Safety of Bovine Somatotropin (bST)

Dairy April 30, 2010 Print Friendly and PDF

This article will focus on safety. Somatotropin had to be proven safe for humans who consume the milk and meat from animals injected with bST, and it also had to be shown that bST did not cause adverse effects on the health and well-being of the injected cows.


The following information may be useful for you to address concerns of consumers, directors of school lunch programs, dietitians, and other interested parties regarding recent issues about the safety of bovine somatotropin, also called bST or bovine growth hormone.

Please check this link first if you are interested in organic or specialty dairy production

Somatotropin is a peptide (a small protein) secreted from the pituitary gland of all mammals, including humans. This hormone controls normal body growth and lactation in many species of animals, as well as affects the metabolism of nearly all classes of nutrients.

Bovine somatotropin has been synthesized using recombinant DNA technology, and a large volume of research from around the world (more than 1,500 studies) has convincingly established that biweekly injections of bST into dairy cows will increase milk production 10 to 15 percent and increase efficiency of feed utilization 5 to 15 percent.

Thus, bST is another useful management tool that can be used to reduce costs to consumers of milk and milk products, making them more competitive in the marketplace. Before bST could be used commercially in dairy cattle in the United States, the Food and Drug Administration (FDA) had to evaluate and rule on its safety, efficacy, and a variety of other issues. The FDA began to address these issues in the 1980s.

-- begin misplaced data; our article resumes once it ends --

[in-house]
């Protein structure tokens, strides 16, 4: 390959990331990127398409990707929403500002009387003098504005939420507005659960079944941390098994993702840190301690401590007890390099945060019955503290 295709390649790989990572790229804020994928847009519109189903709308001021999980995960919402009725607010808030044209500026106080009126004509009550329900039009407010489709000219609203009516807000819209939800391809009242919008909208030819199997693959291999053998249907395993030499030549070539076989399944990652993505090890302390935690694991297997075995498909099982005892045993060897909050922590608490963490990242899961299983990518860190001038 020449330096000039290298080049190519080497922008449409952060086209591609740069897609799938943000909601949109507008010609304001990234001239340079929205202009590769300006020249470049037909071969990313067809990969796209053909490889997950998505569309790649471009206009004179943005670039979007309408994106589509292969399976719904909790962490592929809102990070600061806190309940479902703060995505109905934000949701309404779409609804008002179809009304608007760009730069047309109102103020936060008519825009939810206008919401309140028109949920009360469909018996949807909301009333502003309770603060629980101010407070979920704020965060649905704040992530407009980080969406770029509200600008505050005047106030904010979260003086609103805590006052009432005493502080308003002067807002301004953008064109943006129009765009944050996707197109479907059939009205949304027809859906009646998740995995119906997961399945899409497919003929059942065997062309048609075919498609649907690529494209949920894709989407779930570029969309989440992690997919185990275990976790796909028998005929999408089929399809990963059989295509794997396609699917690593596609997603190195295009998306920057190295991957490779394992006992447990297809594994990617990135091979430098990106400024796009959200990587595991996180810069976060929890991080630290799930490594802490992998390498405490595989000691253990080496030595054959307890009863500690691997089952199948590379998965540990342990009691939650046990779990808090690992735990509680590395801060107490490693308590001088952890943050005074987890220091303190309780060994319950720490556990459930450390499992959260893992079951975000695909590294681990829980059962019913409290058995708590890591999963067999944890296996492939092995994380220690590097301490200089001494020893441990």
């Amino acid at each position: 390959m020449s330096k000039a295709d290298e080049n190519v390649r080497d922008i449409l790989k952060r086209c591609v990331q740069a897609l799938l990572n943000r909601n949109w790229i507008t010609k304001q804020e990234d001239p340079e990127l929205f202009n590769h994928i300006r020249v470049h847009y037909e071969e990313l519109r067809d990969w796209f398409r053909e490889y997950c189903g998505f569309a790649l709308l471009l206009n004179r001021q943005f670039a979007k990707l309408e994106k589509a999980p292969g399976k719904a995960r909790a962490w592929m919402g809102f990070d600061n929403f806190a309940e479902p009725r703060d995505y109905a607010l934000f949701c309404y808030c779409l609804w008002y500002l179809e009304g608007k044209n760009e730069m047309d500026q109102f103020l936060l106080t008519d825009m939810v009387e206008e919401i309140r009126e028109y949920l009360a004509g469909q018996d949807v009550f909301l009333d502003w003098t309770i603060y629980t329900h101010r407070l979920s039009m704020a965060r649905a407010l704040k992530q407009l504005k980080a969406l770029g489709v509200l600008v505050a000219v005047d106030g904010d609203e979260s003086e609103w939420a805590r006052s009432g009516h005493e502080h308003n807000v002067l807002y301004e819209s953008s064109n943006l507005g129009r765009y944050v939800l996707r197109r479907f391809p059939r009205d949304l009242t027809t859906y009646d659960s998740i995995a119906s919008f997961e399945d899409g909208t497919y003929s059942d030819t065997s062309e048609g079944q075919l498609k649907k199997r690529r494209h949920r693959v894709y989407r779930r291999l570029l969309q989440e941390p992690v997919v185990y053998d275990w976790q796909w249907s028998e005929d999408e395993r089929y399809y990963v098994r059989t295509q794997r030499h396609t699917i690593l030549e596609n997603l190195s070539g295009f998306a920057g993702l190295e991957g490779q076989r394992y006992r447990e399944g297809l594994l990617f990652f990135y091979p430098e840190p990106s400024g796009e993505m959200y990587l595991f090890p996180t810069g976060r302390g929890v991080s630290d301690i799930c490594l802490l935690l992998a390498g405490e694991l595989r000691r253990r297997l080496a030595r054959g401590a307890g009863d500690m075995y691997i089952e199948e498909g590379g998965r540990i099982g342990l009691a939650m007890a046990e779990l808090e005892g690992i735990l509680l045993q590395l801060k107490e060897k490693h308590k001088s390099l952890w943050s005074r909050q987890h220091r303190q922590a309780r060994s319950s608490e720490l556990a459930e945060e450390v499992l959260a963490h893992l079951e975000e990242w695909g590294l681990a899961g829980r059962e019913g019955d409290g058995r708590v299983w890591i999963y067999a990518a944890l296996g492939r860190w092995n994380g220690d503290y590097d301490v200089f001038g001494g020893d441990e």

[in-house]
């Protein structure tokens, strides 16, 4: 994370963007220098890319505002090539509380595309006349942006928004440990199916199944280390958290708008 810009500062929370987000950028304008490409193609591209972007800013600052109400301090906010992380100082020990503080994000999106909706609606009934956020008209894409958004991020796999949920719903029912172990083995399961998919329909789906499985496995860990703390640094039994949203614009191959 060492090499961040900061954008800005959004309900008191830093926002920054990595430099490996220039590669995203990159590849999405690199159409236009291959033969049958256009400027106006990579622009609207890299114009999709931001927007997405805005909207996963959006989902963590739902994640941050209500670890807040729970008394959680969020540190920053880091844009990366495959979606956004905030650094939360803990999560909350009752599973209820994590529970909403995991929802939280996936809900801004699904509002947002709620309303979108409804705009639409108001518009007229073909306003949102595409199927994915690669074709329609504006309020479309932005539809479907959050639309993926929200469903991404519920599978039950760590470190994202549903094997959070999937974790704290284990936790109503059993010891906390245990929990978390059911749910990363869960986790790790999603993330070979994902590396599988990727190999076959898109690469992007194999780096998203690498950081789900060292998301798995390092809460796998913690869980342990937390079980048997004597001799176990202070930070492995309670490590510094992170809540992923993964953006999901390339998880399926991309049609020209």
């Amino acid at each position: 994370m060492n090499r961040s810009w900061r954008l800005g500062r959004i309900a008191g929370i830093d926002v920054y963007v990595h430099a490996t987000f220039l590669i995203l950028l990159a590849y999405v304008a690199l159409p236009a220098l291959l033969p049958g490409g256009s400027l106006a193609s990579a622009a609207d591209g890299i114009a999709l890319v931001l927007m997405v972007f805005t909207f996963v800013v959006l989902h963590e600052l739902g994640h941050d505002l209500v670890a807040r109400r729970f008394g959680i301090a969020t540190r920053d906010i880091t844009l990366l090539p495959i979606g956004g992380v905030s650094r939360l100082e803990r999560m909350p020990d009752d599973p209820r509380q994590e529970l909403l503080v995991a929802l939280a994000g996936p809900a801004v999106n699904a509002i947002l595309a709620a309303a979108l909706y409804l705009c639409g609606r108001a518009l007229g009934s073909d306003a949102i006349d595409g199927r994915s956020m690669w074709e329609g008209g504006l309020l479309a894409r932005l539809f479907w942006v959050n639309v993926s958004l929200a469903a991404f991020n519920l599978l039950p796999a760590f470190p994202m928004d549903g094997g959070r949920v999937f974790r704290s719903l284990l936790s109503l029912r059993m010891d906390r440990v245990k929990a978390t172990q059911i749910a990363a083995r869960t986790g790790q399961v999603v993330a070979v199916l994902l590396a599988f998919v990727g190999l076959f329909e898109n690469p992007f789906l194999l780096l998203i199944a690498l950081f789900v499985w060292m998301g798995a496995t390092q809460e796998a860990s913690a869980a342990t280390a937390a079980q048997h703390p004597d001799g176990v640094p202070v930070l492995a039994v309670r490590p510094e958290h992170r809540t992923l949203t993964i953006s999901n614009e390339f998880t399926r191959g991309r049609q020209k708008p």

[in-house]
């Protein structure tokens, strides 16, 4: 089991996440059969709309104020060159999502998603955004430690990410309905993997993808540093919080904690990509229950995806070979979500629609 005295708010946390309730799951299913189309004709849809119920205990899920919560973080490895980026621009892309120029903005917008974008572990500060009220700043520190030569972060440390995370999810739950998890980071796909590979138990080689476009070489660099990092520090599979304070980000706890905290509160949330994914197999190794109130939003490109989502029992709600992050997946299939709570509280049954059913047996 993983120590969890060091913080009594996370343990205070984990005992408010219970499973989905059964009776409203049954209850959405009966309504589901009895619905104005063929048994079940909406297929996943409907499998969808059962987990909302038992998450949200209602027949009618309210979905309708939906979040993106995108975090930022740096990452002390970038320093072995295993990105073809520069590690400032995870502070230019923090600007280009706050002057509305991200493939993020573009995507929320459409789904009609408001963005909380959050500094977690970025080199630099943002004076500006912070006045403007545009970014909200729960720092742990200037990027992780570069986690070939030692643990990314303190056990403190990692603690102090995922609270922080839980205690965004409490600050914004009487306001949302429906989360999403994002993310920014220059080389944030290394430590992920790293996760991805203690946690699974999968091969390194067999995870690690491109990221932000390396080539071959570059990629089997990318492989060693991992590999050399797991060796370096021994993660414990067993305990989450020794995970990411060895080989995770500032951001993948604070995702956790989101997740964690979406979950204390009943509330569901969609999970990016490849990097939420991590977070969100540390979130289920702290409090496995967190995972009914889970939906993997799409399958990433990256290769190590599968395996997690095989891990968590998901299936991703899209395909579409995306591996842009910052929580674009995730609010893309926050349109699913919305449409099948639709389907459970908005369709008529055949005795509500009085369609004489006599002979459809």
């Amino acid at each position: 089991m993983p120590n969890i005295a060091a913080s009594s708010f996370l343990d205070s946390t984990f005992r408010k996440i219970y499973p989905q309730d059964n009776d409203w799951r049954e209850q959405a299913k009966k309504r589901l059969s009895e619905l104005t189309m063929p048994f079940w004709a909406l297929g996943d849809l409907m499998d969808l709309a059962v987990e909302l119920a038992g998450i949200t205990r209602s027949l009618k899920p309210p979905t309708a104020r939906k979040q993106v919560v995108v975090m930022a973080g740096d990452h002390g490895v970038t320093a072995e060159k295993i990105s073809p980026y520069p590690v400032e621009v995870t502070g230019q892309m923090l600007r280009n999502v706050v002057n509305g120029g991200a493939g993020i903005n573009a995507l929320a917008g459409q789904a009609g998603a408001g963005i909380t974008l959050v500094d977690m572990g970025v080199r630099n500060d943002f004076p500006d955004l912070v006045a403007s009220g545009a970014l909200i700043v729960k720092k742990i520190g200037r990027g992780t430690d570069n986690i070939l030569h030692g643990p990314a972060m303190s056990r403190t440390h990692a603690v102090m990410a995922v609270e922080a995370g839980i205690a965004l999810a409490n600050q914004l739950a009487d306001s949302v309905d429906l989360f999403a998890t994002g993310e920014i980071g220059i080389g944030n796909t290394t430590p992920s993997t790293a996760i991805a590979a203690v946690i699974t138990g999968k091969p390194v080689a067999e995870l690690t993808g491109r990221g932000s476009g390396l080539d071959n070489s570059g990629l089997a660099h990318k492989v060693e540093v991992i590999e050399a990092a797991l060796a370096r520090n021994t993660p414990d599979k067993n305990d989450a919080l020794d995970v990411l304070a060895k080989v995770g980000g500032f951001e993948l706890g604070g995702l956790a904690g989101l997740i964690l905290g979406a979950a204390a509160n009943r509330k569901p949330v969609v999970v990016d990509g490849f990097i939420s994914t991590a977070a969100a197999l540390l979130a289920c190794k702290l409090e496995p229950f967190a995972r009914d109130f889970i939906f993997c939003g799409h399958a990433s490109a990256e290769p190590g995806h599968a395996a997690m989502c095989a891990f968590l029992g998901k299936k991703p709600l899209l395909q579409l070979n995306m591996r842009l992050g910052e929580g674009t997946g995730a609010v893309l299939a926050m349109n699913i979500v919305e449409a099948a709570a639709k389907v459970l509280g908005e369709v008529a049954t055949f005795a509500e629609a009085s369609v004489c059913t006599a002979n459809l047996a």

This article will focus on safety. Somatotropin had to be proven safe for humans who consume the milk and meat from animals injected with bST, and it also had to be shown that bST did not cause adverse effects on the health and well-being of the injected cows.

By 1994, the FDA ruled that bST was safe for humans and cows and that bST increased milk yield and improved feed efficiency and could be sold for commercial use in lactating dairy cows. Since that time, bST marketed under the trade name of Posilac®, has been used commercially by many dairy farmers in the United States. One basis for the 1994 decision was the finding that oral administration of bST to rats, at doses 100 times or more than the dose administered per pound of body weight daily to dairy cows for up to 90 days, had no effect on cancer incidence, deaths, or other clinical findings. These results supported earlier published research, which showed that bST is biologically inert when consumed orally because it is a peptide and degrades to amino acids in the gastrointestinal tract like any other peptide or protein. Indeed, for any biological activity, bST must be administered by subcutaneous or intramuscular injection or infused directly into the bloodstream.